“You want in?” John asked, indicating the deck he was shuffling in preparation for dealing the next hand.

“I couldn’t be seen with you raggedy sods. I have my standards, and low as they are, none of you meet them.”

The men around the table roared with laughter under Billy’s gentle smile.

“So what’s the word, Fearless Leader?” Lieutenant Orlando Bloom asked.

John’s quick hands stilled on the cards and every head turned to look at Bloom.

“The word is ‘Sassenach,’ Sassenach. And what that word means is shut the fuck up and let a real man speak,” Butler said.

“I always thought it meant, know your betters and your betters are us,” John added.

“Shut it, all of you,” Billy commanded and they fell silent, giving him their undivided attention. “The word is we’ll be off on our second mission either tonight or tomorrow night. Urban, have your temporary duty papers come through yet?”

“Yes, sir,” Second Lieutenant Karl Urban answered.

Billy looked sharply at Urban. “If I were to take a little wander over to chat with Major Stelling, would he tell me the same?”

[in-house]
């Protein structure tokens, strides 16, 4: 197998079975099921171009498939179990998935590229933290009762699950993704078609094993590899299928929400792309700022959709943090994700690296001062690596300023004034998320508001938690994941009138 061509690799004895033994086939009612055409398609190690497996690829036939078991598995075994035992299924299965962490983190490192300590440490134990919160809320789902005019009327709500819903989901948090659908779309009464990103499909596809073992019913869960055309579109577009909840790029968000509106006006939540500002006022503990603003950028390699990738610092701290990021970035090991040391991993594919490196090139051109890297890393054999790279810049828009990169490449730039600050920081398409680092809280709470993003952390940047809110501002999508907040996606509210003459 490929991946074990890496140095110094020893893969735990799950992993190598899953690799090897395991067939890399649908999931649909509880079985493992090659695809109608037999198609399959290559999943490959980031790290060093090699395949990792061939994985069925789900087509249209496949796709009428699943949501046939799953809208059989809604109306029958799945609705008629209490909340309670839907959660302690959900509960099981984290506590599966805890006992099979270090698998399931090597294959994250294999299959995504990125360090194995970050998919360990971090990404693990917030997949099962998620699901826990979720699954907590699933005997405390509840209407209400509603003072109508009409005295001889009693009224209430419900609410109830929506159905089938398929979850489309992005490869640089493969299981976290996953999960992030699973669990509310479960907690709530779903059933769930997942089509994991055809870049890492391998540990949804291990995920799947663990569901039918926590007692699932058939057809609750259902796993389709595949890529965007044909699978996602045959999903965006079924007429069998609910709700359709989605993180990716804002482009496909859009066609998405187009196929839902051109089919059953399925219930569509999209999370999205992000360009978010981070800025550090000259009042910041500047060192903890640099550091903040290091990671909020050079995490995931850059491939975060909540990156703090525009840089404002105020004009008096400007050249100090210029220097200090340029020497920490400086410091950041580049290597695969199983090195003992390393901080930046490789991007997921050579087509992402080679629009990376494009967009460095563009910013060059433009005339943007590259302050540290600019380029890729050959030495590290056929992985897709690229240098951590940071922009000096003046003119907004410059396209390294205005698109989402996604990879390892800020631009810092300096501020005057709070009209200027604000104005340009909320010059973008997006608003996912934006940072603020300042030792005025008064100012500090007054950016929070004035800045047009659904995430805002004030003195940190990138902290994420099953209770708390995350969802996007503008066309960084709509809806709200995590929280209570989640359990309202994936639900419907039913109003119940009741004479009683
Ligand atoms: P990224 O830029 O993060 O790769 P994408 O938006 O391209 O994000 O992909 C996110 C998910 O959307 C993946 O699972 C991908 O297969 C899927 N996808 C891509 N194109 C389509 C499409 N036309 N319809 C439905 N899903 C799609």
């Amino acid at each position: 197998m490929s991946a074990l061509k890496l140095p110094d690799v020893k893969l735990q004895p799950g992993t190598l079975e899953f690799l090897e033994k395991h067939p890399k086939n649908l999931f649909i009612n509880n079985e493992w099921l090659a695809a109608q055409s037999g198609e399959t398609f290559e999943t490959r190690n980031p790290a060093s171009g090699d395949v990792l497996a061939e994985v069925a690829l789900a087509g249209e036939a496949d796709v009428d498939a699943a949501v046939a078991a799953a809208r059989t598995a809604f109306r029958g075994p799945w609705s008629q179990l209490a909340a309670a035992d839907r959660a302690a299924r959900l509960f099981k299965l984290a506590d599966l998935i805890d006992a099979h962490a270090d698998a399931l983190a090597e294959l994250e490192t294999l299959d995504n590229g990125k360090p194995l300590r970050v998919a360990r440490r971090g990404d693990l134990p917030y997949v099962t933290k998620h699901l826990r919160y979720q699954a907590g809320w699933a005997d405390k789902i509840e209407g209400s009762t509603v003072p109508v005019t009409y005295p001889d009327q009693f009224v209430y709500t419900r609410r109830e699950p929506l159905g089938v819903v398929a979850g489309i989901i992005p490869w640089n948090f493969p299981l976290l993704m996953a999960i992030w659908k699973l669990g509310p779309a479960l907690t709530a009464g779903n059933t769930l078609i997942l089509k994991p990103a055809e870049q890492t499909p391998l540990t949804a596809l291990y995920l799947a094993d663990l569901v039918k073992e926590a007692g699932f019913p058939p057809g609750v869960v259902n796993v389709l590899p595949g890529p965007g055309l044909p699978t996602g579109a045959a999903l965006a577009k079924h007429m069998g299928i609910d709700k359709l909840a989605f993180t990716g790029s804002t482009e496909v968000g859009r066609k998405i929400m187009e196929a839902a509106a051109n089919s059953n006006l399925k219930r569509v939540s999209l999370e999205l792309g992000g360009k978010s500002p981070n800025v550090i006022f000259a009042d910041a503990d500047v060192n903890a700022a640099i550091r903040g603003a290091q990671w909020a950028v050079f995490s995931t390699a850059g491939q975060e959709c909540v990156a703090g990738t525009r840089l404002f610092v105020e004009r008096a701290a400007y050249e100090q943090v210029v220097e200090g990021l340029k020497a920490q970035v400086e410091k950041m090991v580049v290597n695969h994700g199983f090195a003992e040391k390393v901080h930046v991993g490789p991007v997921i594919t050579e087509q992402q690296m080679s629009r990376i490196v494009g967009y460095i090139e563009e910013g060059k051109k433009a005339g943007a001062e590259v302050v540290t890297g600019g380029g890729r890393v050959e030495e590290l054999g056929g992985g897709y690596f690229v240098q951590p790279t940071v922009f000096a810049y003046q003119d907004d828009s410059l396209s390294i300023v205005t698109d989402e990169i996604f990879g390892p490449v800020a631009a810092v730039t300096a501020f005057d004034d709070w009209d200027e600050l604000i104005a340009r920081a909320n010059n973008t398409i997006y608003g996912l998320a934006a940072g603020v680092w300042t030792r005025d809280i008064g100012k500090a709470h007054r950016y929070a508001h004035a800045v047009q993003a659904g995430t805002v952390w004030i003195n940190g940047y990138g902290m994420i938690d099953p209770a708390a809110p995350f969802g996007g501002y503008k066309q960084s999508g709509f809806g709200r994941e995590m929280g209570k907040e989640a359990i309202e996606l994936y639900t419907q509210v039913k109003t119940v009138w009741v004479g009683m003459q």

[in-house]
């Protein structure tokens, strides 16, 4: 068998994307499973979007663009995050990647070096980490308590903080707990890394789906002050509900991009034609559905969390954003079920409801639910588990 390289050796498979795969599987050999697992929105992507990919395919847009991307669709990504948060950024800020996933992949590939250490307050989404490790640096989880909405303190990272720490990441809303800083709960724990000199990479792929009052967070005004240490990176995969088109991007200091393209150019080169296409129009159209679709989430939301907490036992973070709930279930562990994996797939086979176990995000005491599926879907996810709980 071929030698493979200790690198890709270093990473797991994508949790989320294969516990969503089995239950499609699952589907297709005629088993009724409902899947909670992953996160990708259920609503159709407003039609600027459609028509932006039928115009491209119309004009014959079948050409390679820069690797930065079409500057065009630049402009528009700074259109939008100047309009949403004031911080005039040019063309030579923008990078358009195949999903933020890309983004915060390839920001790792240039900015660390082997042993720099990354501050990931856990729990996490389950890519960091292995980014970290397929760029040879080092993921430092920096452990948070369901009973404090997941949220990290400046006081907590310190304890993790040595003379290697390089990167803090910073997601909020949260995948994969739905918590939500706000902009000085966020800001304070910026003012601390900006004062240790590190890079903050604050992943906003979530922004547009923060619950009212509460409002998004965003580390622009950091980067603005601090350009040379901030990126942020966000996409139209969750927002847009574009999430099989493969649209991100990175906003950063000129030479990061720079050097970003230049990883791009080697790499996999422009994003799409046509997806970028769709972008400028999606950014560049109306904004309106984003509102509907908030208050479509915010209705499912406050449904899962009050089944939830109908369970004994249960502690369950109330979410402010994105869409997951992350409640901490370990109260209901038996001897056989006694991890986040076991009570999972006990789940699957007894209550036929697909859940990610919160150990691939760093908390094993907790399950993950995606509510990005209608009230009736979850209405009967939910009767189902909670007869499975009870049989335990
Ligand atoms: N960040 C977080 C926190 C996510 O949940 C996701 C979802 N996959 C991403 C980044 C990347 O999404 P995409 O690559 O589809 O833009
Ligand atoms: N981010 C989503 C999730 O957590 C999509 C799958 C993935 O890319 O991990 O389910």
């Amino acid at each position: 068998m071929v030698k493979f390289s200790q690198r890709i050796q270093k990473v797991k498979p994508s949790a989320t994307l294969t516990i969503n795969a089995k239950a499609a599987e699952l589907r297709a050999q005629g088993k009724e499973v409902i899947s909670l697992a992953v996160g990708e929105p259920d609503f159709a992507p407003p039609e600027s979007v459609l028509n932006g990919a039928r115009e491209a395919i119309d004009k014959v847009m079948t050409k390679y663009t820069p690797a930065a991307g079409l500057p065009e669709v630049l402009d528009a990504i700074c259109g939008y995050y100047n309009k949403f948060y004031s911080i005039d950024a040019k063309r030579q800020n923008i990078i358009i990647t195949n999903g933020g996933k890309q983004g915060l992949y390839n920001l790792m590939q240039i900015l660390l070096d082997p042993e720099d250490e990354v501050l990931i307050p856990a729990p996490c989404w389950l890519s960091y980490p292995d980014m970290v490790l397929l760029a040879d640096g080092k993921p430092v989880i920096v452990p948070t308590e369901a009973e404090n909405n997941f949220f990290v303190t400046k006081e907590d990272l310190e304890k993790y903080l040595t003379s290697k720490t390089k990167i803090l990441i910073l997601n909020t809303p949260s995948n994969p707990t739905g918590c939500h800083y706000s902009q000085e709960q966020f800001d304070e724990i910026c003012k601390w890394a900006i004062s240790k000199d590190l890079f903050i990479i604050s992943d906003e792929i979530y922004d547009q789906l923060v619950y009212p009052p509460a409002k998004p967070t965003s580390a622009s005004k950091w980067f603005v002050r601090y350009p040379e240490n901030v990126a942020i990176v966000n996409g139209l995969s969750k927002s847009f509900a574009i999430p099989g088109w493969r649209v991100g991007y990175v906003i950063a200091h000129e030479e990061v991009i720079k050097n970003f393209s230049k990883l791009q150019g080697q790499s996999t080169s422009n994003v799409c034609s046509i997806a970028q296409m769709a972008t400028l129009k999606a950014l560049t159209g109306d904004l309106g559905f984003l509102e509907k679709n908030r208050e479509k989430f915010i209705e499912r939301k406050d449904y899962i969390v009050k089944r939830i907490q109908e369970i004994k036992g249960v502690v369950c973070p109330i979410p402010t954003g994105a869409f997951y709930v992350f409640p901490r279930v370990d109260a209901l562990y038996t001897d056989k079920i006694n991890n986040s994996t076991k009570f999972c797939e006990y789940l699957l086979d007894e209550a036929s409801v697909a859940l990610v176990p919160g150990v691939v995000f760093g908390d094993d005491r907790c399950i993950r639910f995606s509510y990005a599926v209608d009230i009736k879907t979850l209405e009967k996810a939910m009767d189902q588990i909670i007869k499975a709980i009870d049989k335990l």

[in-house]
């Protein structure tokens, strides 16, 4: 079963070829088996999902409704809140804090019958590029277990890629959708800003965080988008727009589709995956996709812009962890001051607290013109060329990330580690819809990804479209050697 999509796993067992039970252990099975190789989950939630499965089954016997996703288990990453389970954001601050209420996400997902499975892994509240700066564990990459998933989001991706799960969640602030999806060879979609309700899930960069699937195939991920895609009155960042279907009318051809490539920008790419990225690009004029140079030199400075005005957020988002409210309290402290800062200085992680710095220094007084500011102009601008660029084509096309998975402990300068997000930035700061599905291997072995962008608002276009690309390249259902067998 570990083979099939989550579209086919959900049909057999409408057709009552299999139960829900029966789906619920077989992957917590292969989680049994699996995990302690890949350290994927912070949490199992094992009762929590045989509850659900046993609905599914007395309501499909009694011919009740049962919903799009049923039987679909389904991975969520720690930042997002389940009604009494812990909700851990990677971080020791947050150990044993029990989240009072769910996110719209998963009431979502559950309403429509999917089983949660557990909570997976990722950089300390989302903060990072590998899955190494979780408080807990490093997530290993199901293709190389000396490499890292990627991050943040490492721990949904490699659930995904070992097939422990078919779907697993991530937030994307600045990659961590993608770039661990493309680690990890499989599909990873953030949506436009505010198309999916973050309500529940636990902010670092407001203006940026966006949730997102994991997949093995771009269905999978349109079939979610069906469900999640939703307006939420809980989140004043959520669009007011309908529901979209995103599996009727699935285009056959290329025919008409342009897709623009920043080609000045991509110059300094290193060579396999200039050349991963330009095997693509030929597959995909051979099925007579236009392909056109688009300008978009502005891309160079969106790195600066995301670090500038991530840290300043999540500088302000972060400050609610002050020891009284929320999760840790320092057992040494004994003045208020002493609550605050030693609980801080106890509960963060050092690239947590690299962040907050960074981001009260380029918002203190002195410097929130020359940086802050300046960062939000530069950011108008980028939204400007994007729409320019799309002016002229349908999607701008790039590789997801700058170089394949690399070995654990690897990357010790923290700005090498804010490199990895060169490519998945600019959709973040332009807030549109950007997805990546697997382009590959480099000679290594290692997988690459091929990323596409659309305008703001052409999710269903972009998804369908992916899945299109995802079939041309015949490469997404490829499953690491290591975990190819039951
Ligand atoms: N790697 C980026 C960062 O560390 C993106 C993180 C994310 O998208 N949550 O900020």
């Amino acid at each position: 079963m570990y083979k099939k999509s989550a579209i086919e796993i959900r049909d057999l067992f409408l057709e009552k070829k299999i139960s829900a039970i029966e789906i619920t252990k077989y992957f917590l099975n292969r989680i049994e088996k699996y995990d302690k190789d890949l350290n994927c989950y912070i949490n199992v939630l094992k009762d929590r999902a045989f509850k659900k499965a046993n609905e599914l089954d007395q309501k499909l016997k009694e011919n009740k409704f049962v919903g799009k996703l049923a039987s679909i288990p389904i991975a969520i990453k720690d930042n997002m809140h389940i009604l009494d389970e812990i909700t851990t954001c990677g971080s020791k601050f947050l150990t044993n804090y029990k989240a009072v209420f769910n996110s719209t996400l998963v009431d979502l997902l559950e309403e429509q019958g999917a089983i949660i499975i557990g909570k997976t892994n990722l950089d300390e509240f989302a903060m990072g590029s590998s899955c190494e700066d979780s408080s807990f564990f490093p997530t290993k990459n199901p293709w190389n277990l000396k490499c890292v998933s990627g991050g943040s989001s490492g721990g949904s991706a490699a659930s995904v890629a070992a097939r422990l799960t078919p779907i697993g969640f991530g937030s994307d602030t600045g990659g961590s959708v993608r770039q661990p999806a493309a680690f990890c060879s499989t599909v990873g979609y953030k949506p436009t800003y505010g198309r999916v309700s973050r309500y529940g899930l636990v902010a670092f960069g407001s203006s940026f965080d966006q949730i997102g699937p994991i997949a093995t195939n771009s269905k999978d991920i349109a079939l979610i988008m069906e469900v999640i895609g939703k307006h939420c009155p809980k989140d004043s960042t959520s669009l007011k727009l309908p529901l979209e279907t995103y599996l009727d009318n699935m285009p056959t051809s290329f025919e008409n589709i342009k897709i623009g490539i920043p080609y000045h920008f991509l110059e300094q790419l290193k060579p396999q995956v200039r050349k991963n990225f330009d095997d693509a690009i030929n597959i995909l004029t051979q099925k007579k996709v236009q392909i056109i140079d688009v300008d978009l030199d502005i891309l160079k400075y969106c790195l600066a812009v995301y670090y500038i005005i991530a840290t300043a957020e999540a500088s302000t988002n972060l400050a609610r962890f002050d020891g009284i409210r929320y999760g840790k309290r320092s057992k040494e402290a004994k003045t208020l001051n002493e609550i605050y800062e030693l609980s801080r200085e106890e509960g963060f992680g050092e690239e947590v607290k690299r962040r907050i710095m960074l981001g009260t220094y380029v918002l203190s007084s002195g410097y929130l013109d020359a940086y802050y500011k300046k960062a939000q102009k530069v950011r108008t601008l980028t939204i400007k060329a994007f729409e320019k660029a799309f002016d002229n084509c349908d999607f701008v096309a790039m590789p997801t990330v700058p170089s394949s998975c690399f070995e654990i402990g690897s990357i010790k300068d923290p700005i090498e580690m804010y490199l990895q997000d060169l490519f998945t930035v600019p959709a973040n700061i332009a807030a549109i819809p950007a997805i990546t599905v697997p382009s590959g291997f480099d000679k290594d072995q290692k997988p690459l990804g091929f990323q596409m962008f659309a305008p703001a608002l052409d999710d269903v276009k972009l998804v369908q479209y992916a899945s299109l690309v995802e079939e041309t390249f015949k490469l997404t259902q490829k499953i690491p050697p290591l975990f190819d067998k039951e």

“Well, sir, it’s like this, see…these papers, they take some time to go through the proper channels and…”

“Save it, Urban. If there isn’t a signed TDY order on the C.O.’s desk, I do not want to see you with my group when we depart for this mission. Are we clear?”

“Yes, sir,” Urban replied, crestfallen.

“I’m going to check with Stirling. I’ll be back for you lot, so for the love of God, make yourselves presentable. I’ll need my arse for the mission, ye ken?”

Another round of laughter followed Billy out of the tent. He shook his head as he walked purposefully toward the HQ tent. He entered to find a tall, thin man staring at a map of North Eastern Libya.